During my early days of pregnancy, I purchased a complete collection of parenting literature, believing that one of them would hold the key to mastering motherhood. Night after night I glanced at the stack on my nightstand, then drifted off to sleep without flipping through a single page. The sheer scope of available parenting styles and theories left me feeling overwhelmed. How could I determine the right approach?
Gradually, it dawned on me that there isn’t a singular correct way to parent. Through trial and error, I’ve uncovered what suits me and my family. Nonetheless, occasional moments arise when encountering unfamiliar parenting styles in social media or headlines triggers a panic – what if my approach has been misguided all these years?!
Most recently, this feeling surfaced with “autonomy-supportive parenting,” a long-standing parenting philosophy that has gained prominence in my social media and news feeds.
Defining autonomy-supportive parenting
Under autonomy-supportive parenting, children are encouraged to make their own choices and handle the consequences without excessive sheltering. For example, a toddler may be motivated to retrieve her own snack from a low shelf or permitted to brush her own teeth. (However, in my experience with a toddler, this should definitely be followed by a supervised brushing!) Meanwhile, an older child could receive a list of household chores while also having the freedom to decide when to tackle them.
Initially, instilling self-awareness and autonomy in your children might appear daunting and place significant pressure on parents. After dissecting it, however, it starts to seem more achievable.
Children raised with autonomy-supportive parenting report enhanced overall life contentment, reduced symptoms of depression and anxiety, improved academic performance, and heightened self-esteem. While this is promising, the real perks extend to parents as well!
Amidst the escalating trend of parental burnout, parents practicing autonomy-supportive parenting report lesser stress levels, a greater capacity to fulfill their own needs, and an enhanced overall sense of well-being. This resonates with me, as I generally feel more at ease on days when I refrain from constantly supervising my children’s every move.
A more hands-off parenting approach can also bolster the parent-child relationship, resulting in fewer conflicts. It could be as simple as allowing children to select their attire each morning or reducing the vigilance over their device usage once they have proven themselves responsible and trustworthy.
Releasing control can pose a challenge. The primary obstacle to autonomy-supportive parenting is anxiety, which can lead to controlling behavior. I can relate to this personally. My anxiety typically stems from a genuine desire for the best for my kids, yet it often manifests as rigid, overprotective behavior. Witnessing our children experience discomfort or failure as a consequence of their choices is a tough ordeal. However, enabling them to learn from low-stakes experiences involving negative emotions is crucial for their development.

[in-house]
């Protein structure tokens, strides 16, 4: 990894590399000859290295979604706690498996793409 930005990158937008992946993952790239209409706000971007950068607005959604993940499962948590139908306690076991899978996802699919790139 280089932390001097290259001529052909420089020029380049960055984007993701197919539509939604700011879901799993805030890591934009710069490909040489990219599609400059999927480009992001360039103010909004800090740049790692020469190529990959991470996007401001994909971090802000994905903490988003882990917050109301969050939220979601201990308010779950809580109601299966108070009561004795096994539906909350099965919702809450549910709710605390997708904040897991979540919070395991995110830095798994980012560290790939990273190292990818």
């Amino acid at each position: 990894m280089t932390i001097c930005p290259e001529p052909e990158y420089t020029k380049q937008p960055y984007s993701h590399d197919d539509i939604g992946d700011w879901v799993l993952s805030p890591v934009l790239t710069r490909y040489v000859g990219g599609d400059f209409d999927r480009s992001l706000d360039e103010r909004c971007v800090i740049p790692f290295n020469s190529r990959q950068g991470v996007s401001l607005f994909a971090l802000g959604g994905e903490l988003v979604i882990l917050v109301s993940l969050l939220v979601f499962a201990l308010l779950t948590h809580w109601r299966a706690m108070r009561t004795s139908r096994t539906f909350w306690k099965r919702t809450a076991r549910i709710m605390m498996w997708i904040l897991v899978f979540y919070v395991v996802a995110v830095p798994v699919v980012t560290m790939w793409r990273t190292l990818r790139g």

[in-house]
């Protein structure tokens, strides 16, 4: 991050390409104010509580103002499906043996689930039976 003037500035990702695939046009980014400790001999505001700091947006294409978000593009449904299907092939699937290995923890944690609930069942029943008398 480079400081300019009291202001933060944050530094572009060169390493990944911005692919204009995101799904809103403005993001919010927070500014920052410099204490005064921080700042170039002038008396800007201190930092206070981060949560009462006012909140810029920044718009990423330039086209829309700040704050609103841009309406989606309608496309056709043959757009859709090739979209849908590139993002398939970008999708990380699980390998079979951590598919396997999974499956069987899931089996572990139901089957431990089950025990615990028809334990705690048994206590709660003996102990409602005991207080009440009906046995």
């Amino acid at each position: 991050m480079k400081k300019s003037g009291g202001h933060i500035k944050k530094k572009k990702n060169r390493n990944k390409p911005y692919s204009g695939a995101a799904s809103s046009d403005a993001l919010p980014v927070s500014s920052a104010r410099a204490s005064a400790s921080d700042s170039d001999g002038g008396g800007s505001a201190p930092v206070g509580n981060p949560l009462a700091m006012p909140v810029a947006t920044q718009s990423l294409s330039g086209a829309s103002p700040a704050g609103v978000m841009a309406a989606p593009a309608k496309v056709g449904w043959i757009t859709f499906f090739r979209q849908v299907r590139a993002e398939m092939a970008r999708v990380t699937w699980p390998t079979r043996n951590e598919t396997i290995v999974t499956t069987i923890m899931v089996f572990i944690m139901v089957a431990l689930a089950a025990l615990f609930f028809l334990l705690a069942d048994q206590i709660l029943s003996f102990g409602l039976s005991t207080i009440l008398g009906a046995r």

Adopting autonomy-supportive parenting
It’s crucial to acknowledge that autonomy-supportive parenting is not suited for everyone, particularly for kids grappling with executive functioning difficulties, especially those with ADHD, autism, and other neurodivergent conditions. However, for those inclined towards autonomy-supportive parenting, here are a few starting points.
Demonstrate unwavering love.
Unconditional love is a vital element for children to cultivate confidence in their abilities. With autonomy-supportive parenting, we must be prepared to witness our children make mistakes at times. Yet, conveying love irrespective of their errors creates a safe environment for them to learn from these experiences and make fresh attempts.
Permit age-appropriate decision-making
Especially with younger children, this excludes matters concerning health and safety, such as crossing the street while holding hands or adhering to bedtime to ensure they are well-rested the following day. As children grow older, they can tolerate discomfort more and should be afforded additional flexibility to decide how to approach specific homework assignments or allocate time for socializing. The discretion given to your children is ultimately dependent on them – after all, you understand them best.
Foster their sense of capability and significance
For younger children, this may entail involving them in household chores, even if it prolongs the task, and expressing appreciation for their contributions. On the other hand, older children could take part in family discussions where everyone gets to select their chores for the week, allowing them to acknowledge their role in managing the household.
Use non-directive language
Rather than instructing your child on what to do and how to do it, utilize language that encourages exploration and discovery. For instance, instead of commanding, “Put away your toys,” you could say, “It seems like there are numerous toys out. How do you think we could tidy up?”
Ultimately, the objective of autonomy-supportive parenting is not to mold miniature adults, but to cultivate confident and capable children in making their own choices – fundamental skills for leading a fulfilling life. As parents, what more could we wish for our children?